With the growing world population and diminishing agricultural lands, it becomes imperative to maximize crop yield by protecting crop health and mitigating against pests and diseases. Though there are decades-old practices still in place, there is also growing adoption of so-called precision agriculture solutions, which employ emerging technologies in sensing, automation, and analytics in daily farmland operations. As farmers gain real-time access to critical data (e.g., land and weather conditions) and can quickly share any untoward findings with others, farmland operations are morphing into full-fledged cyber-physical systems. To this end, this project seeks to develop, implement and evaluate a multi-robot agricultural information collection system that is autonomous, efficient and secure.

This project led by the University of North Florida (UNF) and supported by the University of Central Florida (UCF) has two main goals: (i) develop and implement novel information collection techniques for autonomous mobile robots that collect, store and share data in an efficient yet secure manner using blockchain,and (ii)and to train undergraduate and graduate students to conduct basic and applied research while closely working with local farmland partners in north-east Florida. Current technologies already use robots for agricultural purposes, but they typically have a high maintenance cost and do not necessarily consider issues related to security and data integrity. The primary objective is to design and deploy a set of autonomous robots that communicate wirelessly and navigate through planned paths in order to collect valuable data. This project will also consider the threat of security attacks by which collected data can be corrupted; seeking new distributed blockchain-based consensus protocols that mitigate the adversarial influence of such attacks. This project also contains a significant research and education component leveraging the leadership of UNF in the context of a primarily undergraduate institution (RUI). Being predominantly an undergraduate institution, there is a lack of opportunity for pursuing higher degrees in the Jacksonville area. This project aligns with an established Memorandum of Understanding (MoU) between UNF and UCF to provide a conduit for computing/engineering students to pursue M.S. degrees at UNF that feed seamlessly into Ph.D. programs at UCF. Students will benefit from the new robotics course to be developed at UNF and the ones being offered at UCF. Research progress will be showcased via technical workshops at both institutions to be held annually. Developed solutions are expected to transfer to other cyber-physical system applications, including search and rescue, patrolling, advanced manufacturing, among others. Most broadly, this project will raise awareness among today's teenagers and young adults of the impending agricultural crisis if worldwide food production falls even further behind meeting demands of an increasing global population.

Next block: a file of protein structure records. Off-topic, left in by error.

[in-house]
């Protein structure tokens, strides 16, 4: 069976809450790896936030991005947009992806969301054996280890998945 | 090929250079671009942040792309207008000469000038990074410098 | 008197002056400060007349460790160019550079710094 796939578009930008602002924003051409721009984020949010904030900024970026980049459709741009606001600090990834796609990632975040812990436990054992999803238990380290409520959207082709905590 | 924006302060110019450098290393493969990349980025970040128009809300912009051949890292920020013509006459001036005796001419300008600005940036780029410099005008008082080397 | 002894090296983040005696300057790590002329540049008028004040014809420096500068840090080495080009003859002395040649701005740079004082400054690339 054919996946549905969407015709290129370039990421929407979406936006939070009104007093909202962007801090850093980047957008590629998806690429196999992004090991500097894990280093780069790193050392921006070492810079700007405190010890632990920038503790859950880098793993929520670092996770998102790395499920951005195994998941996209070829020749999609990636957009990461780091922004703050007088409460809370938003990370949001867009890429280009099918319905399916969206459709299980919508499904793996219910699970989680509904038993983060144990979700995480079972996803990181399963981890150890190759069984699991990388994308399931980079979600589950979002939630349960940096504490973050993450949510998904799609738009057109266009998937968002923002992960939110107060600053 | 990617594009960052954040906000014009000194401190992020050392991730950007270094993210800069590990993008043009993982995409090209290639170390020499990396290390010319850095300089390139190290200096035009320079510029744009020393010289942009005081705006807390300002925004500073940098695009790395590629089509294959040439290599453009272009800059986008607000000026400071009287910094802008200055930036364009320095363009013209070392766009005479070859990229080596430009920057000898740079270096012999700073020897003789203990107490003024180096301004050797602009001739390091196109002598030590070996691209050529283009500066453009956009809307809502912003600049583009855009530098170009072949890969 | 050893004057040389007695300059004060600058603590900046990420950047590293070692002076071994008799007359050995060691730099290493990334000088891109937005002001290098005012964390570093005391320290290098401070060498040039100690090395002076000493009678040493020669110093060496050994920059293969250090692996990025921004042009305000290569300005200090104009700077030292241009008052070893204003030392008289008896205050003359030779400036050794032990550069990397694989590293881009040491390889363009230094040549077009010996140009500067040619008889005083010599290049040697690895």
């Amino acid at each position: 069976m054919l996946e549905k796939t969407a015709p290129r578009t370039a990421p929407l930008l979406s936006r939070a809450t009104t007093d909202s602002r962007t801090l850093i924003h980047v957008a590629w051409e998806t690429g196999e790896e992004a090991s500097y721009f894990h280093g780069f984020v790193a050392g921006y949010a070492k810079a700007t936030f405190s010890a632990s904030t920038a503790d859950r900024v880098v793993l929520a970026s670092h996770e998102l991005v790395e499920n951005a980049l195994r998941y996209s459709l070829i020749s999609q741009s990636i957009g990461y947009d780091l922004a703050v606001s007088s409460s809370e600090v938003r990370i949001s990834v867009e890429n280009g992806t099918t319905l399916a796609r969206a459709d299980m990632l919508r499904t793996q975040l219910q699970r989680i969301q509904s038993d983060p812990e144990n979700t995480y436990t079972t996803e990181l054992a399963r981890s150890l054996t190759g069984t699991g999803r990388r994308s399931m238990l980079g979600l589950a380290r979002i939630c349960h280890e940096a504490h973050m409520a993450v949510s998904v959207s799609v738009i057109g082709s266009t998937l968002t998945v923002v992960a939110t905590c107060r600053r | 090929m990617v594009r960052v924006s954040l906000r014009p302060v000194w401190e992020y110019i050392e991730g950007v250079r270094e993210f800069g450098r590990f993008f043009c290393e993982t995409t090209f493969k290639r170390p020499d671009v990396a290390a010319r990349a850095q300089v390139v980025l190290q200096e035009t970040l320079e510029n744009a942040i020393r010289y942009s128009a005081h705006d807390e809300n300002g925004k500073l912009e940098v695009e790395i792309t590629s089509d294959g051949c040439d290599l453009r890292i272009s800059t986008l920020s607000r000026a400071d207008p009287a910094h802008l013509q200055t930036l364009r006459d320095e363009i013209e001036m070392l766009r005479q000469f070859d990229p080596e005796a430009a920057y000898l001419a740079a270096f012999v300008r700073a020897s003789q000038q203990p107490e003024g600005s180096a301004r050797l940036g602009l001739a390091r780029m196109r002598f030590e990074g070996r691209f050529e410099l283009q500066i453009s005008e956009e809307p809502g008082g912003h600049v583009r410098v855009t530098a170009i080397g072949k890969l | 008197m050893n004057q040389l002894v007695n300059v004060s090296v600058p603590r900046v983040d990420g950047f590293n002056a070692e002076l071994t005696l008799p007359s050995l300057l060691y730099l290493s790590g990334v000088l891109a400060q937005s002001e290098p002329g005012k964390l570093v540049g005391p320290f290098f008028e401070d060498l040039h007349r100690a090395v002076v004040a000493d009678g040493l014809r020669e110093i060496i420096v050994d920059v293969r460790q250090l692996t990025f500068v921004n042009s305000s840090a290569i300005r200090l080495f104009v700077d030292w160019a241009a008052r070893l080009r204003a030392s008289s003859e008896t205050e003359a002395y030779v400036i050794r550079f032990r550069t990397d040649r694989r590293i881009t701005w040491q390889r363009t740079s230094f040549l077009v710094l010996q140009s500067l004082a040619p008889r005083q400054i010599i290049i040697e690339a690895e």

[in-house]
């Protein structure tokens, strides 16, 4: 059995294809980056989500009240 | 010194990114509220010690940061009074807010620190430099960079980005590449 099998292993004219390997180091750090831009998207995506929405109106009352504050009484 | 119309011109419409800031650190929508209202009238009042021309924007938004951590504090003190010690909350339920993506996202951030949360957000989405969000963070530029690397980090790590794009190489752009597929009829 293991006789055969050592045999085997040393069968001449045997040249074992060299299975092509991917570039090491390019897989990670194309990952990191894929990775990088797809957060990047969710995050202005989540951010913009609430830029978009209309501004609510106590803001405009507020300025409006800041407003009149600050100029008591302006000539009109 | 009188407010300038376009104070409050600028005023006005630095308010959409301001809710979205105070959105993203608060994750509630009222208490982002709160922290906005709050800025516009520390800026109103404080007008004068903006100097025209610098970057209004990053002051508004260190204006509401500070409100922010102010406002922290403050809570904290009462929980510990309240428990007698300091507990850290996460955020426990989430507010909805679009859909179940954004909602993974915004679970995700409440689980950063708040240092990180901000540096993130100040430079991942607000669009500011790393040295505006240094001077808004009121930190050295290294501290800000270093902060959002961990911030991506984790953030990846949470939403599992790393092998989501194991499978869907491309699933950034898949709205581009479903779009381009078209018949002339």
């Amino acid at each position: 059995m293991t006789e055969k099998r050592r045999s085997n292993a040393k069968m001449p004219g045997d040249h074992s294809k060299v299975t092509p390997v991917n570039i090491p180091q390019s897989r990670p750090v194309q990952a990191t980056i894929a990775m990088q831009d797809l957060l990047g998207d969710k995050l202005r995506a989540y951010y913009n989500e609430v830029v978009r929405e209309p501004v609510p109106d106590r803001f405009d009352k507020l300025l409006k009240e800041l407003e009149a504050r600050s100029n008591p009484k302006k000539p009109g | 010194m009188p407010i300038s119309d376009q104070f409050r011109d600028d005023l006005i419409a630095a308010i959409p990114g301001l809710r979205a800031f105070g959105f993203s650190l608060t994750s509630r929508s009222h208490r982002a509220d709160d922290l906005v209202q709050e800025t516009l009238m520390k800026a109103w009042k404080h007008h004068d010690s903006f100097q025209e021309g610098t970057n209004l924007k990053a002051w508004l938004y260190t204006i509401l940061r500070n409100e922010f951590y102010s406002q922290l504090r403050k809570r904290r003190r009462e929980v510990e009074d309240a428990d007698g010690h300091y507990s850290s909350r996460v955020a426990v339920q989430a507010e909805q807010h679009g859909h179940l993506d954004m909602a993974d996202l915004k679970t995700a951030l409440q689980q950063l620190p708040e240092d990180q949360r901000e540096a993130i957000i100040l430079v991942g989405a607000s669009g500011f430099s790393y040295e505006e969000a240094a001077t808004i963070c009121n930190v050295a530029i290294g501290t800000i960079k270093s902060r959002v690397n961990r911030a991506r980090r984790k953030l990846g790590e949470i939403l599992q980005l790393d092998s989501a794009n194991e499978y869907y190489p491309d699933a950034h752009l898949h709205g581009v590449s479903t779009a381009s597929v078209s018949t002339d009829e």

This award reflects NSF's statutory mission and has been deemed worthy of support through evaluation using the Foundation's intellectual merit and broader impacts review criteria.

National Science Foundation (NSF)
Division of Computer and Network Systems (CNS)
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David Corman
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University of North Florida
United States
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